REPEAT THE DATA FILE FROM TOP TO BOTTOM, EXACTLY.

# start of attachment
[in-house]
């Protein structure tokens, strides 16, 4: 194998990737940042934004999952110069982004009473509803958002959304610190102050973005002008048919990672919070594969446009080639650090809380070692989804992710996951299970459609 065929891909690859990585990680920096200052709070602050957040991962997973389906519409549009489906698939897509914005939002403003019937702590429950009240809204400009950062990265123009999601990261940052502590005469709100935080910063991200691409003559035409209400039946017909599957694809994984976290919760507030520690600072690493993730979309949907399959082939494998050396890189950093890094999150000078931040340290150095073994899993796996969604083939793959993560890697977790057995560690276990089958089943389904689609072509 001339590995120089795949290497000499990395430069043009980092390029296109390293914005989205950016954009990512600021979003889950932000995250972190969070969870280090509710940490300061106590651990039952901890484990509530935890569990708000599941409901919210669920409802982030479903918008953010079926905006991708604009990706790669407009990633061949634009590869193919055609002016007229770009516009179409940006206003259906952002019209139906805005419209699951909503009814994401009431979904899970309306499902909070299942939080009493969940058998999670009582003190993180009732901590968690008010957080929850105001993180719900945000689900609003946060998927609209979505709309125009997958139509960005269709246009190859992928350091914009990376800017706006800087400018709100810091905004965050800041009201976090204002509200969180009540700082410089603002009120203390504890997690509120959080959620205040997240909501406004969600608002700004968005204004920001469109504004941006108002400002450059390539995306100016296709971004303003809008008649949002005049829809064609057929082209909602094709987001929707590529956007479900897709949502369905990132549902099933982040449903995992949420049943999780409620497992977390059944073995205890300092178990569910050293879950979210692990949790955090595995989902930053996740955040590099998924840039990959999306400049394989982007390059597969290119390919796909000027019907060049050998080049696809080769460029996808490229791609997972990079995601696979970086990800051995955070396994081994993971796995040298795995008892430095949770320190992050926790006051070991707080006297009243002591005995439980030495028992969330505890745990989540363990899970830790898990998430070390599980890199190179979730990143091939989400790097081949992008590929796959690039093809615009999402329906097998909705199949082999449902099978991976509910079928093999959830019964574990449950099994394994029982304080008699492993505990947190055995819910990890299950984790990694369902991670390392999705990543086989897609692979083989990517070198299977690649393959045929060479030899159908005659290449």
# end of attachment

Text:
[in-house]
């Protein structure tokens, strides 16, 4: 194998990737940042934004999952110069982004009473509803958002959304610190102050973005002008048919990672919070594969446009080639650090809380070692989804992710996951299970459609 065929891909690859990585990680920096200052709070602050957040991962997973389906519409549009489906698939897509914005939002403003019937702590429950009240809204400009950062990265123009999601990261940052502590005469709100935080910063991200691409003559035409209400039946017909599957694809994984976290919760507030520690600072690493993730979309949907399959082939494998050396890189950093890094999150000078931040340290150095073994899993796996969604083939793959993560890697977790057995560690276990089958089943389904689609072509 001339590995120089795949290497000499990395430069043009980092390029296109390293914005989205950016954009990512600021979003889950932000995250972190969070969870280090509710940490300061106590651990039952901890484990509530935890569990708000599941409901919210669920409802982030479903918008953010079926905006991708604009990706790669407009990633061949634009590869193919055609002016007229770009516009179409940006206003259906952002019209139906805005419209699951909503009814994401009431979904899970309306499902909070299942939080009493969940058998999670009582003190993180009732901590968690008010957080929850105001993180719900945000689900609003946060998927609209979505709309125009997958139509960005269709246009190859992928350091914009990376800017706006800087400018709100810091905004965050800041009201976090204002509200969180009540700082410089603002009120203390504890997690509120959080959620205040997240909501406004969600608002700004968005204004920001469109504004941006108002400002450059390539995306100016296709971004303003809008008649949002005049829809064609057929082209909602094709987001929707590529956007479900897709949502369905990132549902099933982040449903995992949420049943999780409620497992977390059944073995205890300092178990569910050293879950979210692990949790955090595995989902930053996740955040590099998924840039990959999306400049394989982007390059597969290119390919796909000027019907060049050998080049696809080769460029996808490229791609997972990079995601696979970086990800051995955070396994081994993971796995040298795995008892430095949770320190992050926790006051070991707080006297009243002591005995439980030495028992969330505890745990989540363990899970830790898990998430070390599980890199190179979730990143091939989400790097081949992008590929796959690039093809615009999402329906097998909705199949082999449902099978991976509910079928093999959830019964574990449950099994394994029982304080008699492993505990947190055995819910990890299950984790990694369902991670390392999705990543086989897609692979083989990517070198299977690649393959045929060479030899159908005659290449």